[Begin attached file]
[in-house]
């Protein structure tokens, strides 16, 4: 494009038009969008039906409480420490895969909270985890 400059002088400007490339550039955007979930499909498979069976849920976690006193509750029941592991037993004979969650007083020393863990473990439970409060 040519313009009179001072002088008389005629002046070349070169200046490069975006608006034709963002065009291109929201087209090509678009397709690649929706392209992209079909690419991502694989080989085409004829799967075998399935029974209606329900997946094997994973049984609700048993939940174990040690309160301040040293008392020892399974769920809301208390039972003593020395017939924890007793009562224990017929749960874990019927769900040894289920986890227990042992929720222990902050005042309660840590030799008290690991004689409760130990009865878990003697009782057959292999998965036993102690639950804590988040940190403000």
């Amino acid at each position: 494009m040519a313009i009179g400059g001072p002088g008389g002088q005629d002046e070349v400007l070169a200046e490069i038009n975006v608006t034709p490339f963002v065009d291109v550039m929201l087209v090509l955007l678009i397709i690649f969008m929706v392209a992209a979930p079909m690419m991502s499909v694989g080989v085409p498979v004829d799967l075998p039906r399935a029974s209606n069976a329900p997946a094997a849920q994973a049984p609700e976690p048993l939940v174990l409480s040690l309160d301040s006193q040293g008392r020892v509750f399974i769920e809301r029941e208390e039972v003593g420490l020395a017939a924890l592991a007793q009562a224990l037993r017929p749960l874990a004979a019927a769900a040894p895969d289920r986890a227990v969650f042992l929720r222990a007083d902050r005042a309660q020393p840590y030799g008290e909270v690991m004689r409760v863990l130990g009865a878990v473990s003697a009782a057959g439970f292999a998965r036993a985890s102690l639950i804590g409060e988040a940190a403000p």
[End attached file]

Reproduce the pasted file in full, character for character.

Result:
[in-house]
């Protein structure tokens, strides 16, 4: 494009038009969008039906409480420490895969909270985890 400059002088400007490339550039955007979930499909498979069976849920976690006193509750029941592991037993004979969650007083020393863990473990439970409060 040519313009009179001072002088008389005629002046070349070169200046490069975006608006034709963002065009291109929201087209090509678009397709690649929706392209992209079909690419991502694989080989085409004829799967075998399935029974209606329900997946094997994973049984609700048993939940174990040690309160301040040293008392020892399974769920809301208390039972003593020395017939924890007793009562224990017929749960874990019927769900040894289920986890227990042992929720222990902050005042309660840590030799008290690991004689409760130990009865878990003697009782057959292999998965036993102690639950804590988040940190403000």
């Amino acid at each position: 494009m040519a313009i009179g400059g001072p002088g008389g002088q005629d002046e070349v400007l070169a200046e490069i038009n975006v608006t034709p490339f963002v065009d291109v550039m929201l087209v090509l955007l678009i397709i690649f969008m929706v392209a992209a979930p079909m690419m991502s499909v694989g080989v085409p498979v004829d799967l075998p039906r399935a029974s209606n069976a329900p997946a094997a849920q994973a049984p609700e976690p048993l939940v174990l409480s040690l309160d301040s006193q040293g008392r020892v509750f399974i769920e809301r029941e208390e039972v003593g420490l020395a017939a924890l592991a007793q009562a224990l037993r017929p749960l874990a004979a019927a769900a040894p895969d289920r986890a227990v969650f042992l929720r222990a007083d902050r005042a309660q020393p840590y030799g008290e909270v690991m004689r409760v863990l130990g009865a878990v473990s003697a009782a057959g439970f292999a998965r036993a985890s102690l639950i804590g409060e988040a940190a403000p």